So it seems Tom Waits can not claim any copyright to these songs. He wrote them and he performed them, but he doesn't own them. Originally Waits must have had the copyright in the work of authorship but apparently he signed some buy-out agreement to carry over his rights to Cohen's Fifth Floor Music publishing company. It must have brought Waits a couple of bucks, or they might have done this on a royalty basis. But since then Cohen had every right to release these songs. He had the right to release the original recordings and he had the right to release a tribute album. As a matter of fact, releasing a tribute album is one of the few ways to still make some money out of owning the copyright in the work of authorship, as there are probably no more extra Waits recordings available for release. From Closing Time to Heartattack and Vine Waits' songs were published by Fifth Floor Music and Six Palms Music. After Waits left Elektra/ Asylum for Island and stopped working with Herb Cohen, his songs were published by Jalma Music. Waits's latest albums on Anti were published by a new company named Gibaldi Music (ASCAP).

Jalma Music (ASCAP) located at Lake Hollywood Drive in Los Angeles, was Island's publishing company run by Lionel Conway. Conway was Managing Director and President of Island Records until it was sold to Polygram in 1990. The Jalma Music publishing company is probably still owned by Conway (now president of Maverick Music) and one might assume this time Waits took no chances and has secured his rights properly. Fifth Floor Music Inc (ASCAP) publishing company (located at North La Brea Avenue in Los Angeles) is still controlled by brothers Herb and Martin Cohen. Both brothers are (music) business attorneys for the law firm "Cohen & Cohen" and/or "Cohen & Luckenbacher" (also located at North La Brea Avenue). Both "Early Years" albums were licensed to Bizarre/Straight distributor Rhino from Third Story Music Inc. The albums "Step Right Up" from 1995 and "Used Songs" from 2000, were both published by Manifesto Records (also located at North La Brea Avenue and run by Evan Cohen, nephew of Herb Cohen).

Below are some of the publishing companies controlled by the Cohens (all located at North La Brea Avenue). Herb Cohen might also be involved in (Warner-) Tamerlane Publishing Co. (unconfirmed).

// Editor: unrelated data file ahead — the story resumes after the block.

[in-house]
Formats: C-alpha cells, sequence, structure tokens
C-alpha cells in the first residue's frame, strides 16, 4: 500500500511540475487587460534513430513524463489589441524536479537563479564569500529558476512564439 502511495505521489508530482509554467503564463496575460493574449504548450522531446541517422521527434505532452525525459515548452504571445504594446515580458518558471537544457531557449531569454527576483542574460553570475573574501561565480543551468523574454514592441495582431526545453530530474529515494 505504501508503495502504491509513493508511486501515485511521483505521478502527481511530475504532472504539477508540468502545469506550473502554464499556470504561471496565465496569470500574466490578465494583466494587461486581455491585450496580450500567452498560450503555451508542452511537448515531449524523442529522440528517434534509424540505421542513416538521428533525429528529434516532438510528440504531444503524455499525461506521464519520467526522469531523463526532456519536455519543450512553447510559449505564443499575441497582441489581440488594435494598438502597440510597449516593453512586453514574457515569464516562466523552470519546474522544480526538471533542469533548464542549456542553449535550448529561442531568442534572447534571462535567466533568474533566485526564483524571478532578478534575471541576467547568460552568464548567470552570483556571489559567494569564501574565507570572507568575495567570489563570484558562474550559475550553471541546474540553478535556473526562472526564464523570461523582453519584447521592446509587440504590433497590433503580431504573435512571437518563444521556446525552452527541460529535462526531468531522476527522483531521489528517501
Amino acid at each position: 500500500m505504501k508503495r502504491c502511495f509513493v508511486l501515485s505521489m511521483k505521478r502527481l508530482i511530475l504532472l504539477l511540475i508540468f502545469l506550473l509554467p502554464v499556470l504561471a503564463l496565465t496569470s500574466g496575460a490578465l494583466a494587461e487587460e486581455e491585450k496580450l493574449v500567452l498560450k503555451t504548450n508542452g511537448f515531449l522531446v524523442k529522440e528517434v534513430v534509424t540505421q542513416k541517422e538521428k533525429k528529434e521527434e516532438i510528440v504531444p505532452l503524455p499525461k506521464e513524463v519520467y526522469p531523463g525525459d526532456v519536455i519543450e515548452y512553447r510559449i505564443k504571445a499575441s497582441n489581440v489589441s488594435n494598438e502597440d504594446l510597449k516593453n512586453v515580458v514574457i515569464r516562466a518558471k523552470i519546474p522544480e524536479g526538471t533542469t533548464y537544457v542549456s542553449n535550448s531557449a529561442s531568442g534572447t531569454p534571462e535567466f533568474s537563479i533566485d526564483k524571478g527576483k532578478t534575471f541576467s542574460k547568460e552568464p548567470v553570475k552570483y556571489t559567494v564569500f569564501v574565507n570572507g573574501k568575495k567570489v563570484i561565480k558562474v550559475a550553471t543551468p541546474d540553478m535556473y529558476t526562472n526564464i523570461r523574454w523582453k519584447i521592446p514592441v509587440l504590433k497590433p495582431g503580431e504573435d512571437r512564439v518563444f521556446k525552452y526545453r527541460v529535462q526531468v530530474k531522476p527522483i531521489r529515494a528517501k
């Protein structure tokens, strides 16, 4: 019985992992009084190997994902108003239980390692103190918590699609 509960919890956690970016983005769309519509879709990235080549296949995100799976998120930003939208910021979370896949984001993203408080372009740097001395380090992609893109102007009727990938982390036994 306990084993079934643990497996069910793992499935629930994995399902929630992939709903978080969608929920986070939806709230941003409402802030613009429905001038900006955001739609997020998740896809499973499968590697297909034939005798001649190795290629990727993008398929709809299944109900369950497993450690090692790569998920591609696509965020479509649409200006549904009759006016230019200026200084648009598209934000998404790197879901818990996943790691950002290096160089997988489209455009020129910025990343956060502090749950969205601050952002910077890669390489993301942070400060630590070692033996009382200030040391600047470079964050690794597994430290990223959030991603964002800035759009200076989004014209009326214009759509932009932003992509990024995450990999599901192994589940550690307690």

Cohen & Cohen (Martin and Herb) and/ or Cohen & Luckenbacher (Martin & N.N.)

Publishing companies

Fifth Floor Music, Inc. (ASCAP)/ Martin Cohen = Publishing: Tim Buckley, Tom Waits, Judy Henske, Jeff Simmons Katielu Music Society (ASCAP)/ Cohen & Cohen = Publishing Gene Autry Mycenae Music Publishing Co. (ASCAP)/ Martin Cohen = Publishing: George Duke Rug Music Company, Inc.(ASCAP)/ co Martin Cohen = publishing Ted Nugent Third Story Music, Inc. (BMI)/ co Martin Cohen = publishing Judy Henske, Screamin' Jay Hawkins, Solomon Burke. Mark DeCerbo, Earl Thomas, Rugburns/ Steven Poltz, Joy Eden Harrison, Buddy Blue/ Buddy Seigal Third Story Music (imprint of Third Story Music, Inc.)Bizarre Music Co. (BMI)/ co Third Story, Martin Cohen = publishing George LowellBarmpatomph Musik (BMI)/ co Third Story, Martin Cohen = publishing Judy HenskeRainwater Music Co (BMI) = publishing Sweetwater Six Palms Music Corp. (BMI/ ASCAP) = publishing Tom Waits Doing business as Third Palm Music (BMI)/ co Cohen & Cohen = publishing Alice Cooper, Steven Poltz, publisher for Billy Robert's "Hey Joe" The Kids Music, Inc. (BMI)/ co Martin Cohen = publishing Solomon Burke Frances Sunday Burke, doing business as My Sunday Music (BMI)/ co Martin Cohen = publishing Solomon BurkeElizabeth House Of Music & Victoria House Of Music (BMI)/ co Martin Cohen = publishing Solomon Burke

Record companies

Co & Ce Records 
= Pittsburgh-based label run by Herb Cohen and Nick Cenci (1965/ 1966: The Vogues/ Lou Christie). Out of business?
Bizarre/ Straight Records 
= run by Herb Cohen
Bizarre/ Planet Records 
co-owned by producer Robert Duffey?
Manifesto Records, Inc. 
= (successor to Bizarre) run by Evan Cohen

So this is all pretty complicated, but it's obvious the Cohens have firm control over their copyrights. Herb Cohen (193?) was still musically active in 1993 (producer for Lowell George & The Factory). In 1999 he was present at the Dutch North Sea Jazz Festival (still managing George Duke.) Older brother Martin Cohen (1932), past president of the The Association of Independent Music Publishers, has cut his lawyering back to two days a week. He's currently residing with his wife Trish in the Hollywood Hills. Martin is probably still involved in lawfirms "Cohen & Luckenbacher" and/or "Cohen & Cohen". Till the late 1990's Waits still had legal problems with the Cohens to contend with.